Criminal Law and Common Sense: An Essay on the Perils and Promise of Neuroscience

35 Pages Posted: 19 Dec 2015 Last revised: 22 Apr 2016

See all articles by Stephen Morse

Stephen Morse

University of Pennsylvania Law School

Date Written: 2015


This article is based on the author’s Barrock Lecture in Criminal Law presented at the Marquette University Law School. The central thesis is that the folk psychology that underpins criminal responsibility is correct and that our commonsense understanding of agency and responsibility and the legitimacy of criminal justice generally are not imperiled by contemporary discoveries in the various sciences, including neuroscience and genetics. These sciences will not revolutionize criminal law, at least not anytime soon, and at most they may make modest contributions to legal doctrine, practice, and policy. Until there are conceptual or scientific breakthroughs, this is my story and I’m sticking to it.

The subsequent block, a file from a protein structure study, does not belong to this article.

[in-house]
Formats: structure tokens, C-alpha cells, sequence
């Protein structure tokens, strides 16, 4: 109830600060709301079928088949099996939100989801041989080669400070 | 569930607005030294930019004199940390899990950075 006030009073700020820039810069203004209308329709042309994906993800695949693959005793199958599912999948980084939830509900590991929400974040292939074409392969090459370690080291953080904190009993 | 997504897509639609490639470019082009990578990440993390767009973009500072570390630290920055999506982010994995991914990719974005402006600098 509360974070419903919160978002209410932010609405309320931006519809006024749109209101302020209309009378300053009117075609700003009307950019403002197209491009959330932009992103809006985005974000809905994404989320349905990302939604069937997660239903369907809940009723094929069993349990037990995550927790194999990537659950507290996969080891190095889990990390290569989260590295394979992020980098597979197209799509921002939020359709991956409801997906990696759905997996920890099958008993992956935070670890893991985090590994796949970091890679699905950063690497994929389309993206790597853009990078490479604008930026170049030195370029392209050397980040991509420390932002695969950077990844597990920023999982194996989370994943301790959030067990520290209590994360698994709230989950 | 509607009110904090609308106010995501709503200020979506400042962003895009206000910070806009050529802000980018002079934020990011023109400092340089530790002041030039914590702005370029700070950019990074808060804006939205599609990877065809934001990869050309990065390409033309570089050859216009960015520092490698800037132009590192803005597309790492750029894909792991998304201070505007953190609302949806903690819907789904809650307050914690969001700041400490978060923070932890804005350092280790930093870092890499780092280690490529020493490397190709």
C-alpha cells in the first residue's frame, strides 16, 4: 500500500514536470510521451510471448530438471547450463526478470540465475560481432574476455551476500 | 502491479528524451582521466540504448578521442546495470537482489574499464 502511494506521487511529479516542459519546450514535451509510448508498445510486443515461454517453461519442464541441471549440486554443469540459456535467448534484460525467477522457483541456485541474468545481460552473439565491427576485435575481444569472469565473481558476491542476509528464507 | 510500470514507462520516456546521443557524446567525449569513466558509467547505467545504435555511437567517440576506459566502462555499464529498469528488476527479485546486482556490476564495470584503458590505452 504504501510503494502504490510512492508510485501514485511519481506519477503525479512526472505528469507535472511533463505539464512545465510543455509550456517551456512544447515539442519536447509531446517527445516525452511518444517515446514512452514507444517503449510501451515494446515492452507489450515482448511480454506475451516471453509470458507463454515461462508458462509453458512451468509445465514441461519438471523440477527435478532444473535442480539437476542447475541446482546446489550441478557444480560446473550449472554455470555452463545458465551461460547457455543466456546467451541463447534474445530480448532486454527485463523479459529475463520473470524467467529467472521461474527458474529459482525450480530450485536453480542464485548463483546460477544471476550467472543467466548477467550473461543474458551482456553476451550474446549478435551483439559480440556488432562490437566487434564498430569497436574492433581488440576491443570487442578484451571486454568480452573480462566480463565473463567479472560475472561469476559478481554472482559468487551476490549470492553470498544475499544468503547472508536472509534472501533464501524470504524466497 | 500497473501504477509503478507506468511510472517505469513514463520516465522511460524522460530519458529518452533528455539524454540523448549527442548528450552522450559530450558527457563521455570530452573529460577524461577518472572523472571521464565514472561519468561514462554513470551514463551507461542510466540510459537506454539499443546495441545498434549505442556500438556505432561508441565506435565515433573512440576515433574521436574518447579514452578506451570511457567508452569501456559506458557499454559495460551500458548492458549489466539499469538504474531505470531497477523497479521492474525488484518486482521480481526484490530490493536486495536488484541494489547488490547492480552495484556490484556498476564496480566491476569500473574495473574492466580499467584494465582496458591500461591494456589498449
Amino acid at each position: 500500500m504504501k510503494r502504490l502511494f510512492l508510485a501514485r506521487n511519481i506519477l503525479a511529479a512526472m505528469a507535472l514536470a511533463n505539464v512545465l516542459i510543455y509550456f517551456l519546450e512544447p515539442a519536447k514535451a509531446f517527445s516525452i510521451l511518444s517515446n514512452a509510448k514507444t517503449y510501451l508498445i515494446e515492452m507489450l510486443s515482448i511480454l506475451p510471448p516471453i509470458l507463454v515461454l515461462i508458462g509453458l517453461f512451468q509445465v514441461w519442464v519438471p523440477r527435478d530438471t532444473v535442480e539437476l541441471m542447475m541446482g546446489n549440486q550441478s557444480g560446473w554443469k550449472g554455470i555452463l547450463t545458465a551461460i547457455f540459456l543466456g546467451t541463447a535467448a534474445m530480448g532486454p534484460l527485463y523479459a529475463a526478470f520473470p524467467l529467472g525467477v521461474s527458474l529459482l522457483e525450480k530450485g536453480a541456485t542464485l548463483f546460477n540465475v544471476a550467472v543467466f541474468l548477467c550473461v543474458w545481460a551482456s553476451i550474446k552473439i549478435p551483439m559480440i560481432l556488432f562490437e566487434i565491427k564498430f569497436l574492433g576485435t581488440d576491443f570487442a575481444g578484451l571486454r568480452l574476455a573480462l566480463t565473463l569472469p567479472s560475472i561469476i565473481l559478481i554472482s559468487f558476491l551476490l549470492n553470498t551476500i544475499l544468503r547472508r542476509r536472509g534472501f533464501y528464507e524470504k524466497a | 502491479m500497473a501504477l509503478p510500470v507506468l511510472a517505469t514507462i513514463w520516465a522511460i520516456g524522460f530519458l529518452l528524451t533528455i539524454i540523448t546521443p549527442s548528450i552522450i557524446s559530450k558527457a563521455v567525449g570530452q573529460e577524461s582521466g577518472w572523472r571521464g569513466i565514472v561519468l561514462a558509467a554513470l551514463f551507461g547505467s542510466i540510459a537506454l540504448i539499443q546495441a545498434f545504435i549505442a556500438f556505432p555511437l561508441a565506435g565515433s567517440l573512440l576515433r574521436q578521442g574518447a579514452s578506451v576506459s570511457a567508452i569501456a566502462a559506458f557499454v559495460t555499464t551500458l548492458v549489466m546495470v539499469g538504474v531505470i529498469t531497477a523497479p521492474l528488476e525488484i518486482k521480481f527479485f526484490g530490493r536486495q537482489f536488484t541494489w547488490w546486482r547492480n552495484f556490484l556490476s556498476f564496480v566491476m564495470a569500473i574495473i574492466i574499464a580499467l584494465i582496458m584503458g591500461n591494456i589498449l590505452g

Keywords: Criminal law, neurosciences, philosophy of mind, culpability, excuse, mitigation, behavioral causation, compulsion, mental states, mens rea, intention, libertarian free will, causal theory of action, compatibilism

Suggested Citation

Morse, Stephen J., Criminal Law and Common Sense: An Essay on the Perils and Promise of Neuroscience (2015). Marquette Law Review, Vol. 99, P. 39, 2015; U of Penn Law School, Public Law Research Paper No. 15-38. Available at SSRN:

Stephen J. Morse (Contact Author)

University of Pennsylvania Law School ( email )

3501 Sansom Street
Philadelphia, PA 19104
United States

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